It’s OK to be “posh”, but not too “posh”? More language myths

This is a post in the Language in the news series. See more.

Just as a quick follow up to last week’s post about the New Zealand accent being called ‘a disease’ (see Lyndsay Perigo’s original article here, and my commentary here). The themes in Perigo’s piece were that the media were somehow degrading English in New Zealand, making it more ‘sloppy’, when in fact there is a ‘correct’ form of English that everybody should use. I wrote that in all discussions like this, certain points occur again and again, which are connected to language myths like it’s all the children’s fault!, or it was much better in my day!

I just read an article in the UK’s Daily Mail, with the headline:

My voice was too posh for TV: Ben Fogle turned down elocution classes to make him sound less well-spoken when presenting.

According to Wikipedia, Ben Fogle is an ‘English television presenter, adventurer and writer’. You can hear what he sounds like here (when he’s actually visiting New Zealand).

The article reports that Fogle was advised to get elocution lessons to make his accent ‘less posh’, because someone thought that it would help him get work in the media.

The reader comments below the article show that exactly the same language myths are at work in the UK, as in New Zealand.

One reader writes:

“Ben Fogle’s accent is not “posh”. It is just correct English, as used to be taught in most schools, prior to the introduction of the Comprehensive system.”

That is: this is the way to speak “properly”, and people who are “less educated” do not do so. (The term ‘comprehensive school’ is sometimes used in a derogatory manner, to contrast with e.g. ‘Grammar School’ or ‘Private School’, which are believed by many to offer a better standard of Education than comprehensives).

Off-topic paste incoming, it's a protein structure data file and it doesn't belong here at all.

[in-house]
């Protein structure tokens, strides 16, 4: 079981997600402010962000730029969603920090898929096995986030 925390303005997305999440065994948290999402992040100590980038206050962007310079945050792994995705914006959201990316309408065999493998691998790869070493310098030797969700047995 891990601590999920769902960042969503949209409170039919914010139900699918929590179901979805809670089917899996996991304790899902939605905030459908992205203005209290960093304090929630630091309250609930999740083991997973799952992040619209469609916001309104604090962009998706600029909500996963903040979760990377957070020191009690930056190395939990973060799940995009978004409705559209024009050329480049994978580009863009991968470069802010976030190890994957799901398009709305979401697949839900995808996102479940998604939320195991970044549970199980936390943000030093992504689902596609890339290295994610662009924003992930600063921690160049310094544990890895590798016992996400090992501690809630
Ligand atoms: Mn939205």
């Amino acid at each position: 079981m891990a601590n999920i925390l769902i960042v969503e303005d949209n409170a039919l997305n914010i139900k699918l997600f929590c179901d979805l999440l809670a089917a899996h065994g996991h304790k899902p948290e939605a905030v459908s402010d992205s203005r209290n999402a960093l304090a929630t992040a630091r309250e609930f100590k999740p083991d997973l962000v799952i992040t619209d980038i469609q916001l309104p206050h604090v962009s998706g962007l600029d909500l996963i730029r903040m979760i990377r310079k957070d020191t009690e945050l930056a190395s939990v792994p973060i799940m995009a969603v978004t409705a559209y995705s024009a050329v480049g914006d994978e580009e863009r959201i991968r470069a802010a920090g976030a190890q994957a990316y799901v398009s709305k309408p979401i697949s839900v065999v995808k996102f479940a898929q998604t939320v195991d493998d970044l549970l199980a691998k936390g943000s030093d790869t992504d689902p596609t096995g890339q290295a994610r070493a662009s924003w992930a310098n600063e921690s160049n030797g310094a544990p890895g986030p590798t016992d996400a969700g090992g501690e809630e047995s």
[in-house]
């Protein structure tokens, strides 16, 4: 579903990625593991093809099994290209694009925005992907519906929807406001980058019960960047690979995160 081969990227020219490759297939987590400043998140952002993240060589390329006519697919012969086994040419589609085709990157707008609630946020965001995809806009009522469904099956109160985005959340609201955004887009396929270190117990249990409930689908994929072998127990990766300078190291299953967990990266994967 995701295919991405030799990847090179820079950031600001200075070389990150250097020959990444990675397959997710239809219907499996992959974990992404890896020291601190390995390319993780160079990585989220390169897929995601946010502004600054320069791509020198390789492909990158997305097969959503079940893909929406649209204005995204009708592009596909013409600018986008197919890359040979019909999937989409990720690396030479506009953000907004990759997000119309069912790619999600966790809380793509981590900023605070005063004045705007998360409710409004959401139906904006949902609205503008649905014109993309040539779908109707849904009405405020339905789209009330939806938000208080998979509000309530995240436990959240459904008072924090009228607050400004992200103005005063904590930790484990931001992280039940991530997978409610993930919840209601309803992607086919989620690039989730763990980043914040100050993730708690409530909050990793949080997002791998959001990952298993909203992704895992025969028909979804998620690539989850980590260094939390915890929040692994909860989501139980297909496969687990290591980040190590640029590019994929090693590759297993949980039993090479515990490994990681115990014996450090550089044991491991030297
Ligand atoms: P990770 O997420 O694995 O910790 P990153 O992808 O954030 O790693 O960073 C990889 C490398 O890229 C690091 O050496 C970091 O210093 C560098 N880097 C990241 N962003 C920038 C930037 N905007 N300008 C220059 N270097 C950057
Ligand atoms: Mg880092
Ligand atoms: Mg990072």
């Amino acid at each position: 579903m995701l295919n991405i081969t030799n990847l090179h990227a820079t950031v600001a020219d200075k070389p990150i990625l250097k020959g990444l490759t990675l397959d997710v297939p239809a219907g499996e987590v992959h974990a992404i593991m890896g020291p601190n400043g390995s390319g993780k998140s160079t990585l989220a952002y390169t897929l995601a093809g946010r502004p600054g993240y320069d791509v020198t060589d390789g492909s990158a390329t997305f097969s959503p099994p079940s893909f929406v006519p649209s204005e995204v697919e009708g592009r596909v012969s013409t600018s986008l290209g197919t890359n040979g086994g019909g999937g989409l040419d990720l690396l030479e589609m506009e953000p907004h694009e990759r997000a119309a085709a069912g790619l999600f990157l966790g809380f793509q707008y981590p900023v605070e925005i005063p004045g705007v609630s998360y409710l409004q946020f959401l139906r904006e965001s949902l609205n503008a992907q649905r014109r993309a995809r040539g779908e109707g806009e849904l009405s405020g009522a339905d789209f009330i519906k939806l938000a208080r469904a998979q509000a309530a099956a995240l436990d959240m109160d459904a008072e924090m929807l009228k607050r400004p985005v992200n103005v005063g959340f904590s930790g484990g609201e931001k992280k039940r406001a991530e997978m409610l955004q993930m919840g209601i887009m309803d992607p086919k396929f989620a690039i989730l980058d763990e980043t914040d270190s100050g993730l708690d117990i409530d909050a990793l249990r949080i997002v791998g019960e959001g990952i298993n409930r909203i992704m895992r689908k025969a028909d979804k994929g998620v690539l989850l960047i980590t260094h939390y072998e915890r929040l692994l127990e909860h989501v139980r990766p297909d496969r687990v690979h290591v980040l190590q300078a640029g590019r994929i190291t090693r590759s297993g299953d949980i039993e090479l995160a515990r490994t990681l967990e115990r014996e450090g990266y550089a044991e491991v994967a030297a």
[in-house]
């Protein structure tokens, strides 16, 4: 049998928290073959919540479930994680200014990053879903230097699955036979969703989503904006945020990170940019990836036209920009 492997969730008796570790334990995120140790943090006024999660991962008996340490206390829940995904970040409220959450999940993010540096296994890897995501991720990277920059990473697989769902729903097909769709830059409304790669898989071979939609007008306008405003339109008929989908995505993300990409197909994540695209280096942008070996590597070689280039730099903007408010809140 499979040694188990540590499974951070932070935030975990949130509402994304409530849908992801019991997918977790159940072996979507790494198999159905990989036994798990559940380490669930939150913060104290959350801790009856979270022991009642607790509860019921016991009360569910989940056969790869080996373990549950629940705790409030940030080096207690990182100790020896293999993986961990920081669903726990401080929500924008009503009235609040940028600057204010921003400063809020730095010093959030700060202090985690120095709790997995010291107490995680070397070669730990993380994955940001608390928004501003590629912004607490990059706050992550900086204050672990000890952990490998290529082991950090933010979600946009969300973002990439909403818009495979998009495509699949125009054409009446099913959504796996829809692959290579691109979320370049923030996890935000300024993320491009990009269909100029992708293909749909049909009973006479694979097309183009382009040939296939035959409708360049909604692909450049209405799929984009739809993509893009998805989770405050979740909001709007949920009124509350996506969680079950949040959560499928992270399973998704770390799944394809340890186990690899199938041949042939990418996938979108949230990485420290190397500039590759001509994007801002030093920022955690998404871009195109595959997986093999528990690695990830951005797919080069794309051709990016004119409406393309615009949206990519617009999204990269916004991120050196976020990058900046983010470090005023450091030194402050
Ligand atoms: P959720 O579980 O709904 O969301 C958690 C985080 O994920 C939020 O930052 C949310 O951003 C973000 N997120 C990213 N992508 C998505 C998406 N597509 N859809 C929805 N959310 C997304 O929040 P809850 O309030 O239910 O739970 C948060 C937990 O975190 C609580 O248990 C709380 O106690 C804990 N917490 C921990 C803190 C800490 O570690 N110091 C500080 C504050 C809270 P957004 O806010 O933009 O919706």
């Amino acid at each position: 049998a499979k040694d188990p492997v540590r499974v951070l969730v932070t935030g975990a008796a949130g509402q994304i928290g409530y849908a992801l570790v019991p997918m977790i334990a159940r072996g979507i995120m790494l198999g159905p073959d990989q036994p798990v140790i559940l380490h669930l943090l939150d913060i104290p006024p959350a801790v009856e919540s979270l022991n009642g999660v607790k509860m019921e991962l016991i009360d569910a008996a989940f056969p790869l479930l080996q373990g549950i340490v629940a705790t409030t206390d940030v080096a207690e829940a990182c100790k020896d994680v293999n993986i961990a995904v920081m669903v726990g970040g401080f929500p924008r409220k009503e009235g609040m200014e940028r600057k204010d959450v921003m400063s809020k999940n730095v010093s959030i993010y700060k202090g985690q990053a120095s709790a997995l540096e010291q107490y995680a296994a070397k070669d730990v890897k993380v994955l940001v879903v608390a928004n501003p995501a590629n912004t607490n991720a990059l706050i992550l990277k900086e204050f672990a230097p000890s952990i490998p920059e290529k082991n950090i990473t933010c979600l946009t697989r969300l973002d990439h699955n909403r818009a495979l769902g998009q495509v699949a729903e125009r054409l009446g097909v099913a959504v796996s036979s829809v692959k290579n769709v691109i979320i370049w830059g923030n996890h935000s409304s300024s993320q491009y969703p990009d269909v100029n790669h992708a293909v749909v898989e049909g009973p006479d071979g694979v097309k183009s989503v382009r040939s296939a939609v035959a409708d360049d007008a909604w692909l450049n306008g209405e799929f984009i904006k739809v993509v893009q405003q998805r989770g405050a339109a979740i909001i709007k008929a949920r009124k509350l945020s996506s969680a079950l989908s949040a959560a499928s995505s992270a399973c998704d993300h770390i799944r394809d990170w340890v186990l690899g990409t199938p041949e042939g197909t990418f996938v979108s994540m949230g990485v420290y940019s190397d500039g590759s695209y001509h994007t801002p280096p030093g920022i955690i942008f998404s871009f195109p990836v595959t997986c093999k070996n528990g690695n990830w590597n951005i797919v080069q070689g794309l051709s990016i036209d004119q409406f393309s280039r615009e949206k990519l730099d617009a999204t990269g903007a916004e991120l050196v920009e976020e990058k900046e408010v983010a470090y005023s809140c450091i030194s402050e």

Another writes:

“Absolutely loved his voice…. but sadly what Television wants today is a load of youngsters gabbling on about themselves in their text type dribble that they call English! The more common and unintelligible they sound the more they are used….Its all to do with ‘dumbing down’ the English so that other will move in and take over!”

That is: English is being dumbed down by the media. And it’s all the fault of the young! These are exactly the same thoughts that came through in the article about NZ. (Oh, and it’s all the fault of text messaging, too, of course!)

And another writes:

“I’ve always liked Ben Fogle and his diction is so clear and easily understood. There are too many presenters on TV these days who slur their way through their lines, miss out words or syllables, mispronounce words and make grammatical mistakes. I end up shouting at the TV more and more as presenters say ‘bought’ when they mean ‘brought’ or vice versa, turn every ‘s’ into a ‘sh’ sound (shpecial, shtudio, shtudent), say ‘sickth’ or ‘sick’ for SIXTH, and fail to add the apostrophe s sound where required. I’ve just listened to the news on TV and the roving reporter told me that “Queen Beatrix surprise announcement …” No wonder children in Secondary schools are so inept at applying the possessive ‘s’ when they are not having the language spoken properly at home or in the media.”

That is: upper class pronunciation is associated with ‘clarity’, and the opposite is that people (especially on TV) ‘slur’ their words (remember that Lindsay Perigo said that NZ news presenters don’t speak, they ‘quack’?) There’s also the belief that younger people can’t use language as well as older people (the golden age, folks). This commentator does seem to have a decent ear for what’s going on phonetically in many accents of (British) English, but we should be careful not to automatically assume it has anything at all to do with declining standards or sloppiness.

So, these beliefs may be about a variety of English on the other side of the world, but they are very similar to those in the article about the New Zealand accent.

As soon as you start to spot language myths and prejudices to do with the way people use language, you’ll see this sort of discussion everywhere! We cover this sort of material in LING102, where I show students how to spot language myths in different types of text. We consider both how myths get there in the first place, and how they spread across communities in such a way that they come to be shared across the world.

Kevin Watson (

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Welcome to the blog of the Linguistics programme at the University of Canterbury, Christchurch, New Zealand.
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